‘I know,’ I said. ‘Wars touch all of us in different ways. I suppose we have been influenced by lots of wars ourselves. We are probably what we are because of the ’45. We are, ourselves , directly or indirectly the children of Culloden Moor, and what happened in its aftermath.’

‘Yes,’ he said with a smile, ‘the old men at home, the seanaichies, always used to say, “If only the ships had come from France …”

’‘Maybe,’ I said. ‘We’ll never know. Perhaps it was all questionable from the start. Talking about history is not like living it, I guess. Some people have more choice than others.’ "


Aha, yup. Culloden. Of course. Everything can be traced back to Culloden. No mention of the Union of Crowns, the bribery surrounding the Darien scheme, and the resulting Act of Union. Or why not go back further to the wars of Scottish independence?


Incidentally, I do get that part of the book's message is how people might be held back by living in the past - or as MacLeod puts it: 


" ‘Living in the past is not living up to our potential.’ "


It's just that this message - conveyed as a joke - is rather muddled by a lot sentimental illusion. 

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text 2014-11-23 15:15
Reading progress update: I've read 42%.
No Great Mischief - Alistair MacLeod

Great writing, likable characters, and interesting historical tidbits, but the overwhelming nostalgia for Scottishness is way too much to cope with on a hangover day...

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review 2014-11-18 18:36
I Heard the Owl Call My Name
I Heard the Owl Call My Name - Margaret Craven

"She waited as if she had waited all her life, as if she were part of time itself, gently and patiently. Did she remember that in the old days the Indian mother of the Kwakiutl band who lost a child kicked the small body three times and said to it, 'Do not look back. Do not turn your head. Walk straight on. You are going to the land of the owl'?"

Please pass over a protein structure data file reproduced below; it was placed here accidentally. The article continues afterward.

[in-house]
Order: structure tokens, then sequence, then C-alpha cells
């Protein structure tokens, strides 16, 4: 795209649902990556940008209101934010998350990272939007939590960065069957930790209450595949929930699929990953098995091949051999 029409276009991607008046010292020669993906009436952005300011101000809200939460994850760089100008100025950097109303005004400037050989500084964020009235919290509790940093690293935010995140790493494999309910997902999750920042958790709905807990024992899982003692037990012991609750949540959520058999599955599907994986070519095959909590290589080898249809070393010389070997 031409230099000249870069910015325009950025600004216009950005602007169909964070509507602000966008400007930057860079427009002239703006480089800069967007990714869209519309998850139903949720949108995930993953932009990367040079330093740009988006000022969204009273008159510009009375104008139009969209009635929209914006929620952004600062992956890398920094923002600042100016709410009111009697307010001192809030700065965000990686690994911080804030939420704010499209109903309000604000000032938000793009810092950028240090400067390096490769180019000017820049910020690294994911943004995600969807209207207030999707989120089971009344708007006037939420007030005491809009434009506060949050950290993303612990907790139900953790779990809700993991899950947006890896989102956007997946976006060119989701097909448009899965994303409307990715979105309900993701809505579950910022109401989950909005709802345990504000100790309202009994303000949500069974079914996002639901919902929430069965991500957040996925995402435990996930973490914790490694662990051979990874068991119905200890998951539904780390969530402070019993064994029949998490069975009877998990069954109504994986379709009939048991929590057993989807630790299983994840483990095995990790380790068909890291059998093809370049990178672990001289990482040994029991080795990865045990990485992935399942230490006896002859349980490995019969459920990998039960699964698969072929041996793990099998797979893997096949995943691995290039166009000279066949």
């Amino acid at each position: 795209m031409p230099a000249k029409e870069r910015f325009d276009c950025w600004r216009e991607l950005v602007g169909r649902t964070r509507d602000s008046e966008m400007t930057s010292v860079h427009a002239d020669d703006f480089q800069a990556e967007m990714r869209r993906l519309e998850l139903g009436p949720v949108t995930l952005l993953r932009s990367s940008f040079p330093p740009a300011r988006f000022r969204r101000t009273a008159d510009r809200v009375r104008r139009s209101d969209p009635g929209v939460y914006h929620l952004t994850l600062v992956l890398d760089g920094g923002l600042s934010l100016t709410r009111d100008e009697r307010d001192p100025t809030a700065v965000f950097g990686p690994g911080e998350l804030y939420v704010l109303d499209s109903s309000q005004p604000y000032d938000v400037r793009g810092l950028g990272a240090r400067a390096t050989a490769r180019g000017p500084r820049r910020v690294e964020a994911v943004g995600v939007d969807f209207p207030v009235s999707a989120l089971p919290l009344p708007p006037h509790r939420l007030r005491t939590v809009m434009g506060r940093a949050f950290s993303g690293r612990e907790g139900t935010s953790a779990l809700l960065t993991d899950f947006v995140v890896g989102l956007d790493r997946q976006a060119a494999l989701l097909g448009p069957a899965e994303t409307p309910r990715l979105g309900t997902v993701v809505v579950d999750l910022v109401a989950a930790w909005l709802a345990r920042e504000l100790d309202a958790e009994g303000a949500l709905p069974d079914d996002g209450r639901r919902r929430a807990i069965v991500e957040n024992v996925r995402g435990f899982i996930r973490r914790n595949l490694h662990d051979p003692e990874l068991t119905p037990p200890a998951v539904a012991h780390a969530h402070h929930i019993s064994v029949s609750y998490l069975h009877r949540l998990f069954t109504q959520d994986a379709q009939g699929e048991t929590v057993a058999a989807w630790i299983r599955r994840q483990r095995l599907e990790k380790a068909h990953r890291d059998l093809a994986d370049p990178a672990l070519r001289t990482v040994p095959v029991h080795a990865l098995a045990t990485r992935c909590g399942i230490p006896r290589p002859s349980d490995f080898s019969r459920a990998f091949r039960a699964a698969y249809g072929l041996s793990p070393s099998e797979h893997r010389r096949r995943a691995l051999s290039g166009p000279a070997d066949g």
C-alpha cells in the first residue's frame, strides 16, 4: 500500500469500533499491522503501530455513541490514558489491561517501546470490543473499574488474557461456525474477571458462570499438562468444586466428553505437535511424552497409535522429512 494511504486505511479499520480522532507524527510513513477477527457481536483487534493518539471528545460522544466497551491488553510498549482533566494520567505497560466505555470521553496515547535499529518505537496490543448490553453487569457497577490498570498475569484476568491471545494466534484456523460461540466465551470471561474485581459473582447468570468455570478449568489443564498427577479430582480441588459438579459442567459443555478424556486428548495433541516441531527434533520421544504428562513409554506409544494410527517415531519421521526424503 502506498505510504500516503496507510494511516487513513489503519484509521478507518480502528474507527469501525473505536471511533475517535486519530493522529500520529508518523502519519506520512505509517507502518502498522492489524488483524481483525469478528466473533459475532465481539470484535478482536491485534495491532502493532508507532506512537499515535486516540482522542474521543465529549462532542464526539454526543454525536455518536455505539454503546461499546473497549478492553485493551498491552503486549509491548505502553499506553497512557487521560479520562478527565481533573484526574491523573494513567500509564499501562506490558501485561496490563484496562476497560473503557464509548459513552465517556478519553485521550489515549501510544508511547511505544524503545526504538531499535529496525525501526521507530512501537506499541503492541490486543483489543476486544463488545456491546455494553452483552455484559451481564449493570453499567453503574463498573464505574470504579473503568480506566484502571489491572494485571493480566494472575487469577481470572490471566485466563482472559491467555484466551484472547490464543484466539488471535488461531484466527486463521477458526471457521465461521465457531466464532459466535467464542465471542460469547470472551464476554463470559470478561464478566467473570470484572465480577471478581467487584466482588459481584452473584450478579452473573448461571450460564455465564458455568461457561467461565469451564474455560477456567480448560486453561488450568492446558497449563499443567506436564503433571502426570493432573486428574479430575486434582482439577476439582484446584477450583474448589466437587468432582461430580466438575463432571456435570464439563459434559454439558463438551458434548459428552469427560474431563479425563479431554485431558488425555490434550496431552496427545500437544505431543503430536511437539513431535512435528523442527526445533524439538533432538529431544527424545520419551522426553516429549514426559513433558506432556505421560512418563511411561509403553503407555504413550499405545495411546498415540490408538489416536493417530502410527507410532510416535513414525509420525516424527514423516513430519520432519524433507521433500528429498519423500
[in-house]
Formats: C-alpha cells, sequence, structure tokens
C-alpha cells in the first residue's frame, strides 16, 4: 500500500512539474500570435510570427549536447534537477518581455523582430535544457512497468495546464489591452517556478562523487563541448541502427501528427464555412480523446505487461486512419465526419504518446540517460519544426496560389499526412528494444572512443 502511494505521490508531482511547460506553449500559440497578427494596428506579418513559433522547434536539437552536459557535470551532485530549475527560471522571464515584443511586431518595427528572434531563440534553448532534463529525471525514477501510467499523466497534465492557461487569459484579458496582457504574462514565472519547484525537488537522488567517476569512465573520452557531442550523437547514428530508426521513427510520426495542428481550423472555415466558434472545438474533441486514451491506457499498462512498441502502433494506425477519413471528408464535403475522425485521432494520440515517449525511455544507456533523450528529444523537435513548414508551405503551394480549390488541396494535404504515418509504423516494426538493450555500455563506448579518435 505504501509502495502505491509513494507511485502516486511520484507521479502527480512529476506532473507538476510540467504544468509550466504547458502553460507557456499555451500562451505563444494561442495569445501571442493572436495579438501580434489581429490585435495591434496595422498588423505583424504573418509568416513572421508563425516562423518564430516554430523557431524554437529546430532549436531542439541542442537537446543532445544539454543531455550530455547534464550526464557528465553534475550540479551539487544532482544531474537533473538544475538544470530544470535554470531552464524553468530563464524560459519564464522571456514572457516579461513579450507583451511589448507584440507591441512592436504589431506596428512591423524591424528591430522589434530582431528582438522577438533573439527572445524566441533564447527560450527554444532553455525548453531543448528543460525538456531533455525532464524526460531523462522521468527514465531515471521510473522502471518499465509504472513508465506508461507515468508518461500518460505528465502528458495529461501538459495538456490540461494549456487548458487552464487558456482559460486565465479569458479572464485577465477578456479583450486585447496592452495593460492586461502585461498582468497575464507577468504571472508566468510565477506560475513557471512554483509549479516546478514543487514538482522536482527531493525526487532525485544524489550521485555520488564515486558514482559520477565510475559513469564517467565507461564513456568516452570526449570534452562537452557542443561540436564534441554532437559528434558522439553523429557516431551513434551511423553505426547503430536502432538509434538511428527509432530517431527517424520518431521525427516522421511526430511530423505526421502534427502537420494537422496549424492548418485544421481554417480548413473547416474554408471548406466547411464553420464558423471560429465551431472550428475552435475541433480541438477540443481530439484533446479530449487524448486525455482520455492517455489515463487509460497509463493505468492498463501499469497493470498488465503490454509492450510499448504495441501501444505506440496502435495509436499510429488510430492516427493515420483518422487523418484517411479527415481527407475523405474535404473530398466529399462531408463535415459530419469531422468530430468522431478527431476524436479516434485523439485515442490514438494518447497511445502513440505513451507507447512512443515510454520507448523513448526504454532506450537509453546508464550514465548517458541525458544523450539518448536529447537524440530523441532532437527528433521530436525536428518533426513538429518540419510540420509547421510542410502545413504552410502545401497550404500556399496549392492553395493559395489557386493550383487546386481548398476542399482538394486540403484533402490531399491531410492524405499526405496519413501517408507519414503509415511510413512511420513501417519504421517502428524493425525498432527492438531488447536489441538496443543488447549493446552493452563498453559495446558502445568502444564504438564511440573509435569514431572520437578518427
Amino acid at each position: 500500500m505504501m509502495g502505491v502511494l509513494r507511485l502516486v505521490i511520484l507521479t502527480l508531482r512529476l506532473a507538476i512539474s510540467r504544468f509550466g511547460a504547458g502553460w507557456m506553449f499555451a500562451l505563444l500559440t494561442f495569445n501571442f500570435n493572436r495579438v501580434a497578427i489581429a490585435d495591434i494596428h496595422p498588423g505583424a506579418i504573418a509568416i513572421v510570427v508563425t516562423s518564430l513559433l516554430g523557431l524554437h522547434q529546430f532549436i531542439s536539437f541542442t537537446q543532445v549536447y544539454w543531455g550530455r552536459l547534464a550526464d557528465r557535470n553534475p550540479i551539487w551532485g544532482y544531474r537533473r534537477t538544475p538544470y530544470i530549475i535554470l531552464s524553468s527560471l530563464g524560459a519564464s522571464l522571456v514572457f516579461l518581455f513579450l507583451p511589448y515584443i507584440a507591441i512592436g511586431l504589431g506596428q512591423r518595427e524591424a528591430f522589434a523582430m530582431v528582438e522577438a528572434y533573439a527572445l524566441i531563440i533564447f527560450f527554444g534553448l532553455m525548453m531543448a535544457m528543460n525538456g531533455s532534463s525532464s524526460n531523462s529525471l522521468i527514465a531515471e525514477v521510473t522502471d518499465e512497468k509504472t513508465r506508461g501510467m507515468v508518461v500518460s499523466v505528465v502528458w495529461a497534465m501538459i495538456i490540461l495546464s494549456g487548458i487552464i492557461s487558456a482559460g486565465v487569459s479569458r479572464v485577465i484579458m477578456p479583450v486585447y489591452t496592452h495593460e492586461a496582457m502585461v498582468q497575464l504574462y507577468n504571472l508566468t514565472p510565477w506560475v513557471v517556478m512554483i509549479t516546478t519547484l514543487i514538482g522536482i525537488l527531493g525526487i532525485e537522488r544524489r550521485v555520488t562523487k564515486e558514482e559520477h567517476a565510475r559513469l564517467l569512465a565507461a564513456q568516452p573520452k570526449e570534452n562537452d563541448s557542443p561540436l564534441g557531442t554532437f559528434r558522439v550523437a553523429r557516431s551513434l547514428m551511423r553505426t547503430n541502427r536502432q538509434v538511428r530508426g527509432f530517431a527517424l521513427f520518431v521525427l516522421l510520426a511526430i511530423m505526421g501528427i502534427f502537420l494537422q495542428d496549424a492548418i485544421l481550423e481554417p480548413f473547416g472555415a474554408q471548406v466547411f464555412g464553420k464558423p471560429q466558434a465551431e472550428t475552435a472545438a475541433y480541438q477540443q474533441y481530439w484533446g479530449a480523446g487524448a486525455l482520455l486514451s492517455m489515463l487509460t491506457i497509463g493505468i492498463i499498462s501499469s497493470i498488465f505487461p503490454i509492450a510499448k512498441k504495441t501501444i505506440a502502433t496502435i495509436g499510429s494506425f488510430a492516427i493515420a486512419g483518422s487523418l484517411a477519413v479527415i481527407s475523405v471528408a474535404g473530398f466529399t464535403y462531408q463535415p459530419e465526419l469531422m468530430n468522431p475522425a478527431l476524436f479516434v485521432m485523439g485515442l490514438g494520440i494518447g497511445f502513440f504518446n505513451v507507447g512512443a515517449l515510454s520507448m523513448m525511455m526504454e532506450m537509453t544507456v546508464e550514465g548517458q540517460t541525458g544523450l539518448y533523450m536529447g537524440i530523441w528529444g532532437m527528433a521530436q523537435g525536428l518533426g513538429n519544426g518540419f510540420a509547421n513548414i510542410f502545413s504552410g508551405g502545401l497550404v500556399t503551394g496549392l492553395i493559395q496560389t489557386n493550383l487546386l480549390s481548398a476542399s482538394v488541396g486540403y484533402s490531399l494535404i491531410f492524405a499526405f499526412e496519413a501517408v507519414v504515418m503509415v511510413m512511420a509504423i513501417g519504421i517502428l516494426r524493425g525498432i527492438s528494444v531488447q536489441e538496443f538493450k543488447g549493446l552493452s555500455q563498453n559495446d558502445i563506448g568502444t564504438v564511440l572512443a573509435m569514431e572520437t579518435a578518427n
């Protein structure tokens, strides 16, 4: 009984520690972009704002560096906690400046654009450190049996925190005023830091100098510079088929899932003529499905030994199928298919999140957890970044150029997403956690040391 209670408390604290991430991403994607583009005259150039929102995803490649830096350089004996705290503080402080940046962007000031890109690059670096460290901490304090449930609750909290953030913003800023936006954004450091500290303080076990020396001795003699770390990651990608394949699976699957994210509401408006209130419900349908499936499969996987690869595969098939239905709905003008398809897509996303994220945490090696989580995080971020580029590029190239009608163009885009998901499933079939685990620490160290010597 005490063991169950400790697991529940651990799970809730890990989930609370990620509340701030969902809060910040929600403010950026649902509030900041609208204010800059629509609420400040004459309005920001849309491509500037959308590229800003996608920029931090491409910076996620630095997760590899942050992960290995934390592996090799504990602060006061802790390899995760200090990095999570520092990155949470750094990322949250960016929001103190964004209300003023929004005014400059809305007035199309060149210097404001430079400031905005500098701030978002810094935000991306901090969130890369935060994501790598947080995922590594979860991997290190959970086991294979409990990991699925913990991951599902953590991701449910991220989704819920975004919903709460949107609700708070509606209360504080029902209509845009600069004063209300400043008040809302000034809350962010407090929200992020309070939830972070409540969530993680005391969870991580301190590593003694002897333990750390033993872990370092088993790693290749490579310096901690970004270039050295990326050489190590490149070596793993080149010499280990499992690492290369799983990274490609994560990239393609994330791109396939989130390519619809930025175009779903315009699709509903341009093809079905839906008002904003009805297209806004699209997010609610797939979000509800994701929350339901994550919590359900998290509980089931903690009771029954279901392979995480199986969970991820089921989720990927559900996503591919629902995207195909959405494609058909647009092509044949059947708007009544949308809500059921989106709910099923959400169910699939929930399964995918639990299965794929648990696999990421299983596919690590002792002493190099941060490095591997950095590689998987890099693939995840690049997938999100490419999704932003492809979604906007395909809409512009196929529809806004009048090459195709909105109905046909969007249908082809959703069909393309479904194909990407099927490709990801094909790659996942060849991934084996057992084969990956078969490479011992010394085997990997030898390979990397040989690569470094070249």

I was recommended this book for my Canada project. Although written by an American, the story is set in British Columbia and tells of a young vicar who is sent to live with a native tribe. The reason for this is not much of a spoiler because it is literally written on the first page: The vicar has been sent to this particular post because his superior learned that the vicar was terminally ill and hoped that his experience with the tribe would help him cope. 


There is some inconsistency in the story about this because the vicar doesn't know he is ill - so, logically, the plot is not rock solid. However, there is more to the story than the vicar's impending death. Craven explores the conflicts that arise between generations, between civilisations, the impact and dependency if one looses touch with the other.


"On Sunday after church the young people returned to school. Many of the tribe went to the river's edge to see them off in the canoes. And the young people regretted going and wanted to go, and the elders wanted to keep them and were relieved when they went. The little dissent went with them, and the village was at peace."


I Heard the Owl Call My Name is a very gentle book, very unassuming, but the naturalist writing and the simplicity with which the story is told ensures that that the story gets the point across -


"You suffered with them, and now you are theirs, and nothing will be the same again."